Fallon Sherrock is casting her mind back four months, to a time when the world was a very different place, when sporting venues were full, and when she was briefly the talk of Britain.
She had become the first woman to beat a man at darts’ flagship world championship — in fact, she would do so twice — and her phone was flashing non-stop with messages of congratulations and support from around the world.
Among them was an Instagram post from Sarah Jessica Parker, the “Sex and the City” actress with 6.2 million followers on social media, who wrote: “Making history and our hearts stop as we watched in astonishment and awe. A household of fans and admirers send their congratulations.”
That was “absolutely mental,” Sherrock recalled, but the biggest “wow” moment was when she was messaged by tennis great Billie Jean King.
“I mean, she is one of the biggest people there is for women in sport. To get someone like that tweeting me, that was incredible,” Sherrock said.
Indeed, she was planning to meet up with tennis’ female pioneer in New York in June. That was before the world was brought to a screeching halt by the coronavirus pandemic.
“I hope she remembers me next year,” Sherrock said, laughing.
The way her career is trending, that shouldn’t be an issue.
Easily recognizable with her now-trademark pink top, her long and blonde hair and for regularly sipping water between throws to regulate an ongoing kidney problem, Sherrock is standing out in the darts world. It is helping to shatter the widely held image of darts being a beer-fueled pub game typically played by out-of-shape men.
Online haters lurk — a woman has no place competing with men, the misogynists claim — but Sherrock is now firmly ensconced in the men’s game, even a leading name on promotional literature, following her exploits at London’s Alexandra Palace late last year.
Invitations have poured in for the “Queen of the Palace” for men’s tournaments and exhibitions around the world. From Germany and the Netherlands to Australia, New Zealand and New York, where she would have competed in the high-profile World Series of Darts event at Madison Square Garden.
Money, she says, is no longer a problem.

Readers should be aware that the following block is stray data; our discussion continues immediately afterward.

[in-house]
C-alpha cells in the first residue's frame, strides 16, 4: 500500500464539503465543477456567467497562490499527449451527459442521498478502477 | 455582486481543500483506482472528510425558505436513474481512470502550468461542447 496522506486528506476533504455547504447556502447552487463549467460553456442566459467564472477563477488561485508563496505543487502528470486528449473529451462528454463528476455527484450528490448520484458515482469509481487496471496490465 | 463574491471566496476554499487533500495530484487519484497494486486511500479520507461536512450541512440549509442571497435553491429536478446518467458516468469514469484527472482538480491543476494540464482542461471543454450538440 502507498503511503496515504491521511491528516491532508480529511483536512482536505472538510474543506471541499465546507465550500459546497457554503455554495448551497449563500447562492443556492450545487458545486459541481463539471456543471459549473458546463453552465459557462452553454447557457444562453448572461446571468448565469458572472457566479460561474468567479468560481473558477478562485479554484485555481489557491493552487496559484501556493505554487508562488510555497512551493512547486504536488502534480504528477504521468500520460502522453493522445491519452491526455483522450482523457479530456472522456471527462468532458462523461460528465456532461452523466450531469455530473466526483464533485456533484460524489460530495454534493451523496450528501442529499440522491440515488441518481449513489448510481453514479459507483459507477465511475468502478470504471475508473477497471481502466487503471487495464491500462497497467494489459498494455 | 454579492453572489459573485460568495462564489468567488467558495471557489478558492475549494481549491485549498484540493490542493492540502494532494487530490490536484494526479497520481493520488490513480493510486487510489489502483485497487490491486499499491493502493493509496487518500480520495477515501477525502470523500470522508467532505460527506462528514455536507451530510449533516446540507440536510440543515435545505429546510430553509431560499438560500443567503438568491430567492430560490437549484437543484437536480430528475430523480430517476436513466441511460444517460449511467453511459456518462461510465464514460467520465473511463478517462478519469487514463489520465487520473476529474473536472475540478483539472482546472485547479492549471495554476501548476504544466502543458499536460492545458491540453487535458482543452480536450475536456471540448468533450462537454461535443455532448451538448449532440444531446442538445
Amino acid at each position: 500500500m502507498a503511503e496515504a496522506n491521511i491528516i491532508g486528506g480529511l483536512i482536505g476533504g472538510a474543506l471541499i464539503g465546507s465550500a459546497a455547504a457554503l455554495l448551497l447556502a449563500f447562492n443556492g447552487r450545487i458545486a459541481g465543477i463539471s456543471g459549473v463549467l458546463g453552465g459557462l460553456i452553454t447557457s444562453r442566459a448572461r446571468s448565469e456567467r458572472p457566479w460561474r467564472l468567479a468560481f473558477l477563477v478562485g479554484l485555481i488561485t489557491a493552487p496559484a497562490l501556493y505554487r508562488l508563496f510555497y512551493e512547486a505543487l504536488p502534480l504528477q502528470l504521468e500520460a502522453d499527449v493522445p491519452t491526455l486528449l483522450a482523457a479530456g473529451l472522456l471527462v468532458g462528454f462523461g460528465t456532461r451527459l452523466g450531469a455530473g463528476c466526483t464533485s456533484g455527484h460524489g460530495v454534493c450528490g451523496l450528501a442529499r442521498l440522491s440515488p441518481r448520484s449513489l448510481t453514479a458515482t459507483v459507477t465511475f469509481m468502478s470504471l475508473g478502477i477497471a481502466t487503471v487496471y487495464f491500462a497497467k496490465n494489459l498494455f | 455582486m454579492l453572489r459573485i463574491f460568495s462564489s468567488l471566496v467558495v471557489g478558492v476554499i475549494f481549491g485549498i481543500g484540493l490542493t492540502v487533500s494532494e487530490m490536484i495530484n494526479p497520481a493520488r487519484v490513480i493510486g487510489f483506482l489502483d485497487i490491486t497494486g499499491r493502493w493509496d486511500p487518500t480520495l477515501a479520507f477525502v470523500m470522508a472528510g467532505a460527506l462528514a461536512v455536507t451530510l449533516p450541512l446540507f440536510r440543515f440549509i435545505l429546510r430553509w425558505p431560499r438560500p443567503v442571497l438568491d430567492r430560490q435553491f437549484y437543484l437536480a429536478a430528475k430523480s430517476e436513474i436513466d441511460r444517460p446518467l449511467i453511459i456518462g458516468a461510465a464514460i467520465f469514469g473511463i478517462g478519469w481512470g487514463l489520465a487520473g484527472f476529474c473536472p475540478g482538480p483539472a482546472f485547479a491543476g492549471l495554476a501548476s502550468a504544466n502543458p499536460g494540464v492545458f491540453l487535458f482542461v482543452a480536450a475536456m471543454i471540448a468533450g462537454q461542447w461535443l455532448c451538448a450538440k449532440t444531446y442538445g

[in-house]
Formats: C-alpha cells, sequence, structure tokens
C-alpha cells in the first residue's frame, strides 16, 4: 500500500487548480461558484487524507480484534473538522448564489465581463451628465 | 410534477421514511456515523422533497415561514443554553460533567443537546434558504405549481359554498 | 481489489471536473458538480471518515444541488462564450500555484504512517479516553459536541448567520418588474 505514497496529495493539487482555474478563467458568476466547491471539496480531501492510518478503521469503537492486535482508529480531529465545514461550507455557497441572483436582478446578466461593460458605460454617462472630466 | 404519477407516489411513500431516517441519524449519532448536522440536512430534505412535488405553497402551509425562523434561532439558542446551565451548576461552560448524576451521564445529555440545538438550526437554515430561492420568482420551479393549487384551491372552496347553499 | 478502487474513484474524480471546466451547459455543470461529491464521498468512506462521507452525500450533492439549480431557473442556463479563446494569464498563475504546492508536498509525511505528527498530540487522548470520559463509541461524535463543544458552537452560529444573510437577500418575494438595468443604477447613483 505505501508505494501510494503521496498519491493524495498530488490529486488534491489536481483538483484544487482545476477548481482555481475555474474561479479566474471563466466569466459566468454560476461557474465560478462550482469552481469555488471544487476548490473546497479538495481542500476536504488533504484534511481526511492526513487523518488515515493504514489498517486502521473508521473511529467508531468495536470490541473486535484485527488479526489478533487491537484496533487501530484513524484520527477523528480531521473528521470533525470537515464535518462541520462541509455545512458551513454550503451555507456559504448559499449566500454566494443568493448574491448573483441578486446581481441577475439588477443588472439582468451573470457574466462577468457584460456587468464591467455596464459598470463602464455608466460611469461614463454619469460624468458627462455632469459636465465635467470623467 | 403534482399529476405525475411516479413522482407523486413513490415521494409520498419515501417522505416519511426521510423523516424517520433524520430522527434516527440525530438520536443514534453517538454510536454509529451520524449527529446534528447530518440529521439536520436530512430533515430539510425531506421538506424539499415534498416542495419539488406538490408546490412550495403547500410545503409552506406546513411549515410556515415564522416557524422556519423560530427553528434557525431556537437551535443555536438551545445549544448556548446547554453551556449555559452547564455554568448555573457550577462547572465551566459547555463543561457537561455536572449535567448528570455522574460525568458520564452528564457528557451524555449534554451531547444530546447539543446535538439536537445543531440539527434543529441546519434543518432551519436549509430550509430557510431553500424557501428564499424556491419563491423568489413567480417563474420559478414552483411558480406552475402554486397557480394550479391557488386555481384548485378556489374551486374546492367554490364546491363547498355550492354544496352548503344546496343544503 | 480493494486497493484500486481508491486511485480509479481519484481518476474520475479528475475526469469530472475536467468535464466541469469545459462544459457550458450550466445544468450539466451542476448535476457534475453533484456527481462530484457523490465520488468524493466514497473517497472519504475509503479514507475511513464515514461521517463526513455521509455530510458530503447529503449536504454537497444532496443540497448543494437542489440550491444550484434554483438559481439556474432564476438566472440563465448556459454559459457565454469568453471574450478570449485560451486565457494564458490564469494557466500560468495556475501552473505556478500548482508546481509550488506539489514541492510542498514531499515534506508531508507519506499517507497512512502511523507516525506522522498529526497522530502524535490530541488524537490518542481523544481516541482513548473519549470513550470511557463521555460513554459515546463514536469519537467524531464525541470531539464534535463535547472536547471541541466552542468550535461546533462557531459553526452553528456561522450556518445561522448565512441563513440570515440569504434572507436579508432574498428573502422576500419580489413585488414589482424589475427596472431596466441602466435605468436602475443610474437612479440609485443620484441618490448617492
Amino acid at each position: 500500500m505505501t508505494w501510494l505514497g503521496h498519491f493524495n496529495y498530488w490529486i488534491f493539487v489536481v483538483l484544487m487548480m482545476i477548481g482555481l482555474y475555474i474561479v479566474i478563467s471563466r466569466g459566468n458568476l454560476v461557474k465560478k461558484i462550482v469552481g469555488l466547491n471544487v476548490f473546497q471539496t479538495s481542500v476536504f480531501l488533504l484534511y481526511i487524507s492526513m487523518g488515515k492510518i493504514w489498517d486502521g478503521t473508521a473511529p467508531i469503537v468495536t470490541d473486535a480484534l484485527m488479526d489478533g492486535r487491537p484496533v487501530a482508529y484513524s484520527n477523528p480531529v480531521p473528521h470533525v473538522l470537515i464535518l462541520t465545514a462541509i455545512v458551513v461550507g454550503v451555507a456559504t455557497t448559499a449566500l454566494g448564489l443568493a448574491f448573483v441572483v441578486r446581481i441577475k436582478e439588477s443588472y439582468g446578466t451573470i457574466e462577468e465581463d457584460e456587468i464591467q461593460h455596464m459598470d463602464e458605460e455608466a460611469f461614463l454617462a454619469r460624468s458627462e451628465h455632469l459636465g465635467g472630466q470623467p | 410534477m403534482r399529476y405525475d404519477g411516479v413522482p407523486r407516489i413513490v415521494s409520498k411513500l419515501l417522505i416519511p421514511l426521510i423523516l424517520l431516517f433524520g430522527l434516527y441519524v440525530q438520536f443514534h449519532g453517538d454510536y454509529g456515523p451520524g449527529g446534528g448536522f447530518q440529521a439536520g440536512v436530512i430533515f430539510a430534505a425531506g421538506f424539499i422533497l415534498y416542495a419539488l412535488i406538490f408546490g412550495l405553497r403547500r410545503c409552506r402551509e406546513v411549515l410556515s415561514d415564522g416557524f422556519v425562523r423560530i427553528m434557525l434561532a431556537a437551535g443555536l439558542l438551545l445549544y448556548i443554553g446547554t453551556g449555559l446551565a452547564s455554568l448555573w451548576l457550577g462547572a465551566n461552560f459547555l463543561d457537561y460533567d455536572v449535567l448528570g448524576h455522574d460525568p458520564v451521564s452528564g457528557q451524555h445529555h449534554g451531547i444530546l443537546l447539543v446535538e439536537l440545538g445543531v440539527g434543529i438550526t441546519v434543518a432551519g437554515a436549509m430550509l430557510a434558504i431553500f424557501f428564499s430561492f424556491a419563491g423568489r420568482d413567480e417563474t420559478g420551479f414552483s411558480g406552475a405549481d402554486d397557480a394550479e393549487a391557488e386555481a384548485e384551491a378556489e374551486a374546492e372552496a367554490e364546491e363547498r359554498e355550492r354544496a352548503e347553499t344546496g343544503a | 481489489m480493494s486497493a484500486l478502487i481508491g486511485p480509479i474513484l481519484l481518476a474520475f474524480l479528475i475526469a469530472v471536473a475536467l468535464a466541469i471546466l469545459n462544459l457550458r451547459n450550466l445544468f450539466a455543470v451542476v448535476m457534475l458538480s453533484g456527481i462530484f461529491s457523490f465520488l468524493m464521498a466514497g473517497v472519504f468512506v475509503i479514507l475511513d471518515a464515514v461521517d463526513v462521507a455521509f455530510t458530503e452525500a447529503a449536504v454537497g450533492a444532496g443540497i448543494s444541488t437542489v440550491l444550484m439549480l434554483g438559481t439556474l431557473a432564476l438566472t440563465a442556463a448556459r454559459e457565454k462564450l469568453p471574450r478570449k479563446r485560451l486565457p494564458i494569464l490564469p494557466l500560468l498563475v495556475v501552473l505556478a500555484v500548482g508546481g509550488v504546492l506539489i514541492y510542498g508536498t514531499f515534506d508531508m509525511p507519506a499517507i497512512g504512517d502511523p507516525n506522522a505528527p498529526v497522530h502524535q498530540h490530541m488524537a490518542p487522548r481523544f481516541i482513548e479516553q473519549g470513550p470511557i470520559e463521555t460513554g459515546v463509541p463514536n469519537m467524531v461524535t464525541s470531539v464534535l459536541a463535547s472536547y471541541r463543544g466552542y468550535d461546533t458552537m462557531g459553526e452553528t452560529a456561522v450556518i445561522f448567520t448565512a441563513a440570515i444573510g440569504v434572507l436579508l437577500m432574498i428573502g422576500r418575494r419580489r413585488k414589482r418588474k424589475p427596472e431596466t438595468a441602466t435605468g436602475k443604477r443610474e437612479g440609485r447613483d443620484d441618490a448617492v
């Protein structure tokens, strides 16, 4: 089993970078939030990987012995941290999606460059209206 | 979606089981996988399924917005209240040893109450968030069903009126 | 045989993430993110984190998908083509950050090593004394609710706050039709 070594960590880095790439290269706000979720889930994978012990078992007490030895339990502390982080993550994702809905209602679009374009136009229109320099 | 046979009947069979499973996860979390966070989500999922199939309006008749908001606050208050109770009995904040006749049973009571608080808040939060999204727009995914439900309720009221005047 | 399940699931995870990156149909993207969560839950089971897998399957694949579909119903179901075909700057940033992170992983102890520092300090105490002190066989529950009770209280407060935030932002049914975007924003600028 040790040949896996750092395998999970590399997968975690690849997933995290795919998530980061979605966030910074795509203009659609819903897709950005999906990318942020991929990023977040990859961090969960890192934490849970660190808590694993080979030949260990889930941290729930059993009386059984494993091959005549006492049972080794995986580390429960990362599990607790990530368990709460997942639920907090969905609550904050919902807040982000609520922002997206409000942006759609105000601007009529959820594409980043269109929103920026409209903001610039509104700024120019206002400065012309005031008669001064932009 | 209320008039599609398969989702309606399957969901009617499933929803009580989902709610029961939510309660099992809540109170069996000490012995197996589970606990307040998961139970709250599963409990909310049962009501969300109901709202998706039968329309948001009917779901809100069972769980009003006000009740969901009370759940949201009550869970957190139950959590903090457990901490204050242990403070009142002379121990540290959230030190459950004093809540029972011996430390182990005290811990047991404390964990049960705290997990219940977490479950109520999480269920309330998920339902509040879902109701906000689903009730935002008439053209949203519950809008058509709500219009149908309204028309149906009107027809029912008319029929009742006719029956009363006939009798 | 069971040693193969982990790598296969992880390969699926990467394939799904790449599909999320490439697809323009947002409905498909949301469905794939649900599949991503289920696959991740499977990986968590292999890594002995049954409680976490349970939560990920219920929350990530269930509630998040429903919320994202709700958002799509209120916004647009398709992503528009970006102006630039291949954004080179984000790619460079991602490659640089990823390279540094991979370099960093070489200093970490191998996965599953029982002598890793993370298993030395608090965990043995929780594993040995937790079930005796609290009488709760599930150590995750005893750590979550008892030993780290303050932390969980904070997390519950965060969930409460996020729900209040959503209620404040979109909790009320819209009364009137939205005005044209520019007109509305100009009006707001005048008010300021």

It’s a far cry from her life this time last year, when she was “sitting at home every day” and worrying about how she was going to pay the rent.
“I was going to ladies competitions but that was at weekends, two or three a month,” Sherrock, who worked as a mobile hairdresser as a teenager, told The Associated Press in a phone interview. “That was about it. I’d be literally at home, looking after my boy and doing the odd practice. That was my life.
“Now — well, before the virus — I was exhibition, exhibition, exhibition. Darts, darts, darts. It was non-stop.”
The outbreak of the virus, then, has given Sherrock her old life back to some extent. Currently, she is juggling practice in the living room of her house in Milton Keynes, north of London, while looking after her 6-year-old son, Rory, who is being encouraged by his mother to play the game to help his counting for when he goes to school.
The hiatus has also allowed her to take stock of a wild last few months when she became something of a trailblazer.
“I’m proud of myself that I’m inspiring more people to pick up darts, but I don’t think it’s hit me yet,” Sherrock said of her new-found status, including being recognized in local shops.
“I proved women can be as good as men. And there’s loads of other women who, given the opportunity, could beat them. In five years’ time, our consistency is going to be 10 times better than what it is now. Who’s to say a woman can’t maybe win (the world championship)?”
The raucous, party backdrop for darts tournaments on TV could make for a daunting atmosphere for anyone not used to such an environment.
Sherrock, who only threw a dart for the first time at the age of 17, reveled in it at the world championships when she beat Ted Evetts and 11th-seeded Mensur Suljovic, who were occasionally being jeered as they took their throws.
And she believes darts’ leadership is thinking of ways to make the atmosphere such that women “feel more welcome and can properly join in.”
There are no longer walk-on girls to accompany players to the matches. There are now female scoring officials and announcers. Since 2018, two places in the 96-person field for the world championship are guaranteed for female players (previously they had to go through qualification).
“I am hoping we get more opportunities and that there are more spaces available,” Sherrock said, “because people are looking at the women’s game and thinking, ‘You know what, they can compete.’ “
Sports on 04/26/2020